r.j.s

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    #11
    But if you happen to be the only company making and selling a product, you have a monopoly, but are not anti-competitive, unless you are actively trying to force out competition.
     
  12. IJ Reilly macrumors P6

    IJ Reilly

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    #12
    And pigs have wings, or so it is said.

    The antitrust claim went down in flames, so they are testing yet another novel legal theory.
     
  13. Winni macrumors 68030

    Winni

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    #13
    It's not about a German regulation. Apple's EULA is most likely not valid by German LAW, and that is what that company correctly claims.

    Furthermore, the German company is not even selling a patched version of OS X. You get a Boot CD with an EFI emulator with their machines and a regular box version of OS X that the customer must install himself. So there's not even a chance in hell that Apple could claim copyright infringement. All they have is their EULA, and that won't hold up in a German court of law.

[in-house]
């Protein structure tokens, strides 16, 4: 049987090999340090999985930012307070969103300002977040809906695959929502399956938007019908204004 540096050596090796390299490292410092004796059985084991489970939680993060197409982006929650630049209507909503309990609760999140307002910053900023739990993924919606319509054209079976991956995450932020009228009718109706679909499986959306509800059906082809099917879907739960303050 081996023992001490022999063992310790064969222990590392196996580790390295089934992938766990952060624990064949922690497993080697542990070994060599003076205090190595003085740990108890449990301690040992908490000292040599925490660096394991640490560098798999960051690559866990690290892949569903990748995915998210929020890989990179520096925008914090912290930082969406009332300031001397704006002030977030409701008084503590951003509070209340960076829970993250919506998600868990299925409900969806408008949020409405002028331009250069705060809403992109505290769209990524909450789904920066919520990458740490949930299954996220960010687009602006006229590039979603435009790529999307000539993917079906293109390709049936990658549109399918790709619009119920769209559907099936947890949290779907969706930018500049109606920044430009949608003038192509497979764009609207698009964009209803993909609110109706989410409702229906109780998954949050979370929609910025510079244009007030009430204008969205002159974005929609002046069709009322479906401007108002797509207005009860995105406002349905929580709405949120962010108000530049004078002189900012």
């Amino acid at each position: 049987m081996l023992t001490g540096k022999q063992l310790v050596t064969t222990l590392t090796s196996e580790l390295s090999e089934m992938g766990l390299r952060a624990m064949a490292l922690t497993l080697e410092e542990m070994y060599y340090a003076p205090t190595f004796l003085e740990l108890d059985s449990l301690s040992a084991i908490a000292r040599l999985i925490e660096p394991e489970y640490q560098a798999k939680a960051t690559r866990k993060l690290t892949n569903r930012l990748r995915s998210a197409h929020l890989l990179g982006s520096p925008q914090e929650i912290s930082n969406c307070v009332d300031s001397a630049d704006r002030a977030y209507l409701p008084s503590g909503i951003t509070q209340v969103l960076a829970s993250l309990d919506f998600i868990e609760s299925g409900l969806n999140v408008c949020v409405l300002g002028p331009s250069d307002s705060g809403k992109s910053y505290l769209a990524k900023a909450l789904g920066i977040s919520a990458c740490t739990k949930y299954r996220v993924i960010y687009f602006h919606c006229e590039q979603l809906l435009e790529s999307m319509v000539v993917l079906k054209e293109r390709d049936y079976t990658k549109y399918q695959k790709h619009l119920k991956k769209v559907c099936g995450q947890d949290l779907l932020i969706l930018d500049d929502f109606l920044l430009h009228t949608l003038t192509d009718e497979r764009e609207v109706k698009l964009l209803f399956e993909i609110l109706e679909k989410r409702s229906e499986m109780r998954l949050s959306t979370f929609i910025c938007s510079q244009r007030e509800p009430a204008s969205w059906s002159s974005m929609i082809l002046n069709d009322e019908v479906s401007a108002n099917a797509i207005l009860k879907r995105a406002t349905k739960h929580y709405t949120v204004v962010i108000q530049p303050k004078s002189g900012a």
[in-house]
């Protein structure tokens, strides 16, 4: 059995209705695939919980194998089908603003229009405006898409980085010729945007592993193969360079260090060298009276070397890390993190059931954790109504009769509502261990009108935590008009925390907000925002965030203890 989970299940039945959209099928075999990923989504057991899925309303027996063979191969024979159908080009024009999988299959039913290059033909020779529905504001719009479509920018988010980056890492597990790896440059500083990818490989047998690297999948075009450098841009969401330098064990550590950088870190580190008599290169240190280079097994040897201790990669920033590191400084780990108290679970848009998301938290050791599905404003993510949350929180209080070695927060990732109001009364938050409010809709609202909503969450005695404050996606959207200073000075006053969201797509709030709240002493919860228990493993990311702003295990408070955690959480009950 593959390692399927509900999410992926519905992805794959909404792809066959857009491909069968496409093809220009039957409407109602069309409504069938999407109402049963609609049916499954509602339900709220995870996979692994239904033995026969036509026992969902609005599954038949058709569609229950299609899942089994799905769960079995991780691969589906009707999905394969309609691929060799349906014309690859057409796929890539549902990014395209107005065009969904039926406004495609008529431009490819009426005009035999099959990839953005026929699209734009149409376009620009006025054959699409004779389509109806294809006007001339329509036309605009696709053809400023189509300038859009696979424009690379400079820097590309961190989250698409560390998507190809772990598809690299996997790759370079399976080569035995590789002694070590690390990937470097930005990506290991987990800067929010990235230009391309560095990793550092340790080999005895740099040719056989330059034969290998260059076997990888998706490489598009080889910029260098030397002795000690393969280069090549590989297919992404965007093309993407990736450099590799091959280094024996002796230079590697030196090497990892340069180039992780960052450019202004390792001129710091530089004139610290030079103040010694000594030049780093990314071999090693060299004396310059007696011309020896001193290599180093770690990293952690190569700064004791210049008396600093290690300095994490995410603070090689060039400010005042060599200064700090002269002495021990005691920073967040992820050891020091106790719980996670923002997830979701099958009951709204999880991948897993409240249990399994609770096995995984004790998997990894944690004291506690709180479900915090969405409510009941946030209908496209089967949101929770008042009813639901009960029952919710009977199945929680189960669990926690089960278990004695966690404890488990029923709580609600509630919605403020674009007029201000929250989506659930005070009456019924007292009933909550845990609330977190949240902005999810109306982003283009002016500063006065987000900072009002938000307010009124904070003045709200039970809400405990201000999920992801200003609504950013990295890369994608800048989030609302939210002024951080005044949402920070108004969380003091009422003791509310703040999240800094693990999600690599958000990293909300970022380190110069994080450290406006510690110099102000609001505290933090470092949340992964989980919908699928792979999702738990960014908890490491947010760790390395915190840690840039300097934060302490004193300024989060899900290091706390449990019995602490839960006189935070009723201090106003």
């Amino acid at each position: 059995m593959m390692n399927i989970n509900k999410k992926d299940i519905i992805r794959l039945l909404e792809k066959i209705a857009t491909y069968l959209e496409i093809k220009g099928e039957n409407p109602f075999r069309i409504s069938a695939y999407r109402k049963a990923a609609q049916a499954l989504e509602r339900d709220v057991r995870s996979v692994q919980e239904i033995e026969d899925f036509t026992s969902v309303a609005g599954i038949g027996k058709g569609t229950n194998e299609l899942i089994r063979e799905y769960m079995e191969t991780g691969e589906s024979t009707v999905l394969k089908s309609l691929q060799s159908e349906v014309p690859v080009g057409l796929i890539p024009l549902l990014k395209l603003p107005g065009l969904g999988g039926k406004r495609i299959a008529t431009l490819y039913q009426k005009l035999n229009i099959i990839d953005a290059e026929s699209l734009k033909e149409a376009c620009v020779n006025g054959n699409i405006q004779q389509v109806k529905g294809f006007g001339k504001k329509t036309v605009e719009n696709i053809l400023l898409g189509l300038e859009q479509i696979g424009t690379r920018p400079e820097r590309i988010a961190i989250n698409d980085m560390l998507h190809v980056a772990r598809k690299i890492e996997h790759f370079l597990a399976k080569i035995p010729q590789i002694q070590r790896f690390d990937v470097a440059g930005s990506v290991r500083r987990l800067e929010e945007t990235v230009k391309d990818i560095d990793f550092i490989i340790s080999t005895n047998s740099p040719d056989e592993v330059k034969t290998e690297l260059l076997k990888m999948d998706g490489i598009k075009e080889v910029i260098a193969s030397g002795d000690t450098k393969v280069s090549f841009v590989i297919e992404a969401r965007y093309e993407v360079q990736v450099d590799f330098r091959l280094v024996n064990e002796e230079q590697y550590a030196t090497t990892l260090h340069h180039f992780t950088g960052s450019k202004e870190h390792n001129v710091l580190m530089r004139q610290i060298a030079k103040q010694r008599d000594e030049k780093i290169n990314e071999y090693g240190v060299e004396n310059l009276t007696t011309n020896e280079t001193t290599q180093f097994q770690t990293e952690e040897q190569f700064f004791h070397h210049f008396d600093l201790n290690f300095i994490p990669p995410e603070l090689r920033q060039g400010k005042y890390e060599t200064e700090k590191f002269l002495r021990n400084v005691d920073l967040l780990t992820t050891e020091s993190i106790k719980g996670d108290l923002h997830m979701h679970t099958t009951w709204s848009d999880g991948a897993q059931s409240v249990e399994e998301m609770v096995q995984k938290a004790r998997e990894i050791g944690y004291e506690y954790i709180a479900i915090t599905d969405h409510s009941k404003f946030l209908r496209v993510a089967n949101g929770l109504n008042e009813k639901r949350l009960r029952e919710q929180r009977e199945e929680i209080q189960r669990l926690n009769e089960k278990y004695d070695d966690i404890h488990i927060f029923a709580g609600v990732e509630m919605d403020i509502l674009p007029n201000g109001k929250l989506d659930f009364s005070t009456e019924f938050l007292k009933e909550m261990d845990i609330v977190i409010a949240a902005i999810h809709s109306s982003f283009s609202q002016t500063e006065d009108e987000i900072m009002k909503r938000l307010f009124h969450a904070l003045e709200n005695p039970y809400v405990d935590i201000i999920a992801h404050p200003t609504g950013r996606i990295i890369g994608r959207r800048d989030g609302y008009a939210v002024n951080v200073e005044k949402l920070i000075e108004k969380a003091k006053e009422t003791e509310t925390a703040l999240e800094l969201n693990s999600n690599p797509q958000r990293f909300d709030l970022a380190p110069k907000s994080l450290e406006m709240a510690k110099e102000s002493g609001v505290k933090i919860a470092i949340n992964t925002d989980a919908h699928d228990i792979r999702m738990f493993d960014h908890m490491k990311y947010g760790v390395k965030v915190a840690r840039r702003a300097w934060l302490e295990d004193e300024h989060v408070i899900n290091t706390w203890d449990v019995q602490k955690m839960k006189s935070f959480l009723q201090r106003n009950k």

I love it. :)
     
  14. petermcphee macrumors 6502a

    petermcphee

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    #14
    That PearC starter machine is not too shabby for the price. (I guess because I don't speak German). But based on my assumptions, it looks ok.
     
  15. patrick0brien macrumors 68040

    patrick0brien

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    #15
    -Winni

    There is a legal distinction between a definition e.g. being defined as a monopoly, in this case, and action, e.g. leveraging the market position having a monopoly allows to anticompetitve ends.